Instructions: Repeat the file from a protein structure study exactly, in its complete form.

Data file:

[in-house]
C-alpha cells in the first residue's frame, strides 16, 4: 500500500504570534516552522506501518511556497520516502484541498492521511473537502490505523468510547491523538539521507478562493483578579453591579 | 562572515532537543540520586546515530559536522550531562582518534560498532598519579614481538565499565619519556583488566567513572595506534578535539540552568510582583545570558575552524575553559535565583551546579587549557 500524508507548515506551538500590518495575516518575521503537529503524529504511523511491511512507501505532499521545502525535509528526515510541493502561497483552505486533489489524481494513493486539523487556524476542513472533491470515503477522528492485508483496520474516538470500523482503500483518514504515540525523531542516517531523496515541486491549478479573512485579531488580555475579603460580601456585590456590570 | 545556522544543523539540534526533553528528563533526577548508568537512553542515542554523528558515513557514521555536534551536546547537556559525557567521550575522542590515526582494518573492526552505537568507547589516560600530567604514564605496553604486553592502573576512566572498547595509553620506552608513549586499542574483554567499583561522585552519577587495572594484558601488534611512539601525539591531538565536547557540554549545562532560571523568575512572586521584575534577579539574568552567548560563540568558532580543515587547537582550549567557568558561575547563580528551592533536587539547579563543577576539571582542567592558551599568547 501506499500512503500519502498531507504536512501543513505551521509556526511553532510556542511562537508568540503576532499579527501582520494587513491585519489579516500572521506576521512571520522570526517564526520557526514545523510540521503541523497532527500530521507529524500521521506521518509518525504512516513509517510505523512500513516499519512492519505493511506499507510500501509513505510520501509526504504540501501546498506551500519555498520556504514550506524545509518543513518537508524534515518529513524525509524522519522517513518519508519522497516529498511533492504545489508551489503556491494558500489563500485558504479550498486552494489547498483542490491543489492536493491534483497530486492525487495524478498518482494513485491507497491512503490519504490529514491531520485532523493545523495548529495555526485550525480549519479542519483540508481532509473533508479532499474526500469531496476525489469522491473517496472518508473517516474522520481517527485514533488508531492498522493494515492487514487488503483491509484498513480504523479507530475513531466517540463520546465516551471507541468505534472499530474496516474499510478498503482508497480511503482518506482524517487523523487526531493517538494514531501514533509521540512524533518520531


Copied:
[in-house]
C-alpha cells in the first residue's frame, strides 16, 4: 500500500504570534516552522506501518511556497520516502484541498492521511473537502490505523468510547491523538539521507478562493483578579453591579 | 562572515532537543540520586546515530559536522550531562582518534560498532598519579614481538565499565619519556583488566567513572595506534578535539540552568510582583545570558575552524575553559535565583551546579587549557 500524508507548515506551538500590518495575516518575521503537529503524529504511523511491511512507501505532499521545502525535509528526515510541493502561497483552505486533489489524481494513493486539523487556524476542513472533491470515503477522528492485508483496520474516538470500523482503500483518514504515540525523531542516517531523496515541486491549478479573512485579531488580555475579603460580601456585590456590570 | 545556522544543523539540534526533553528528563533526577548508568537512553542515542554523528558515513557514521555536534551536546547537556559525557567521550575522542590515526582494518573492526552505537568507547589516560600530567604514564605496553604486553592502573576512566572498547595509553620506552608513549586499542574483554567499583561522585552519577587495572594484558601488534611512539601525539591531538565536547557540554549545562532560571523568575512572586521584575534577579539574568552567548560563540568558532580543515587547537582550549567557568558561575547563580528551592533536587539547579563543577576539571582542567592558551599568547 501506499500512503500519502498531507504536512501543513505551521509556526511553532510556542511562537508568540503576532499579527501582520494587513491585519489579516500572521506576521512571520522570526517564526520557526514545523510540521503541523497532527500530521507529524500521521506521518509518525504512516513509517510505523512500513516499519512492519505493511506499507510500501509513505510520501509526504504540501501546498506551500519555498520556504514550506524545509518543513518537508524534515518529513524525509524522519522517513518519508519522497516529498511533492504545489508551489503556491494558500489563500485558504479550498486552494489547498483542490491543489492536493491534483497530486492525487495524478498518482494513485491507497491512503490519504490529514491531520485532523493545523495548529495555526485550525480549519479542519483540508481532509473533508479532499474526500469531496476525489469522491473517496472518508473517516474522520481517527485514533488508531492498522493494515492487514487488503483491509484498513480504523479507530475513531466517540463520546465516551471507541468505534472499530474496516474499510478498503482508497480511503482518506482524517487523523487526531493517538494514531501514533509521540512524533518520531